Running A Diagnostic Test On Your Hard Drive Using Windows 7’s Own Diagnostic Tool

Feeling that your hard drive is going bad?  But hold your horse cowboy before you go drastic on your hard drive!  Instead of instantly throwing out your hard drive and buy a replacement, why not doing a diagnostic test on the hard drive just to make sure your instinct was right.  Why?  You never know it could be something else that makes your computer acts wonky, and so taking drastic measure on the hard drive might be a waste of money and effort!  OK, so how can one do a diagnostic test on a hard drive?  Read more and I’ll tell you!

There are many third party software that can help you do a diagnostic test on your hard drive, but why use third party software when Windows 7 got one already — that’s if you’re using Windows 7.  A head up though, depending on what settings you pick for your diagnostic test of a hard drive, it can be a very long diagnostic test — so go grab your coffee or popcorn or hotdog or however you want to spend your time in waiting for your hard drive’s diagnostic test to be done.  Oh, never mind, you have to follow the steps below first before you can go grab your things or do your things:

  1. Go to Start button (i.e., an orb with Windows flag)
  2. Go to Computer
  3. Right click on the drive you want to have a diagnostic test to be done on.  If you’re testing the C: drive, most likely Windows will tell you to schedule it for the next boot up, because Windows cannot run a diagnostic test on a hard drive that is in used.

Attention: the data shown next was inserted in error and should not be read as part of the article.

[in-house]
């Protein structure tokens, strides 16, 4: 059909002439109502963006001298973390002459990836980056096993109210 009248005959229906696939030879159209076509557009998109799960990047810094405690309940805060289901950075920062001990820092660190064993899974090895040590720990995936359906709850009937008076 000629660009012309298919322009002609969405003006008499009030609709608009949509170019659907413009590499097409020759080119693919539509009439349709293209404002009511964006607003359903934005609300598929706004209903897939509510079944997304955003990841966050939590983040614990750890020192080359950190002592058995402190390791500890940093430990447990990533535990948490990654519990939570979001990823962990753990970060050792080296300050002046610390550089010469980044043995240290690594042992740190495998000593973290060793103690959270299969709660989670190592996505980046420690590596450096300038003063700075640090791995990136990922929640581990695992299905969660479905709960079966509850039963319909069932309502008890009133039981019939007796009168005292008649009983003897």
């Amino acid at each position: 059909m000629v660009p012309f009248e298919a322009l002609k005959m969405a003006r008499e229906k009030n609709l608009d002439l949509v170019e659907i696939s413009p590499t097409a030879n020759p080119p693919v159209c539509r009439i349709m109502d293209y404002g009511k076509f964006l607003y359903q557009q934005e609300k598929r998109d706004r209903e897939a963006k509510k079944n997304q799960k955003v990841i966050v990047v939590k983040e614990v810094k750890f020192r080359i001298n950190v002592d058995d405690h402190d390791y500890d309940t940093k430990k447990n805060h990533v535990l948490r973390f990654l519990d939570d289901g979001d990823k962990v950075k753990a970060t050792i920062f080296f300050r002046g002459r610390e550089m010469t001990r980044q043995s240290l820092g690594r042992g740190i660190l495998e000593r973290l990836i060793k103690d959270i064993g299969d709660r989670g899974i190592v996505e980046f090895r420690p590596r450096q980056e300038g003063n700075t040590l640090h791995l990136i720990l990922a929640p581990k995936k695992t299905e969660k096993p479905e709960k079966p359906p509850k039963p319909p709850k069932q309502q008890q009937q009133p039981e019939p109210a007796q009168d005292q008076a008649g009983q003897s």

1. Choose Properties
    2. Go to Tools tab
    3. Click on Check now
      1. If you choose Automatic fix file system errors only and nothing else below, then the diagnostic test can be done a little faster.  If you do not want to have Windows automatically fix file system errors and only want to have a report, then do not choose this option!  (I recommend you to choose this option though)
      2. Choose Scan for and attempt recovery of bad sectors to have Windows do a more complete and longer diagnostic test on your hard drive.  Do not choose this option if you want a short test, because you can wait for a long time for this test to be done.
    4. Choose Start to either schedule the test for the next boot up or just allow Windows to start a diagnostic test on your hard drive right away.  Of course, if you are testing a hard drive that is in used, then you have to allow Windows to schedule for a test on such a hard drive at the next boot up.

That’s it!  I hope you find this post helpful to your computer problem!

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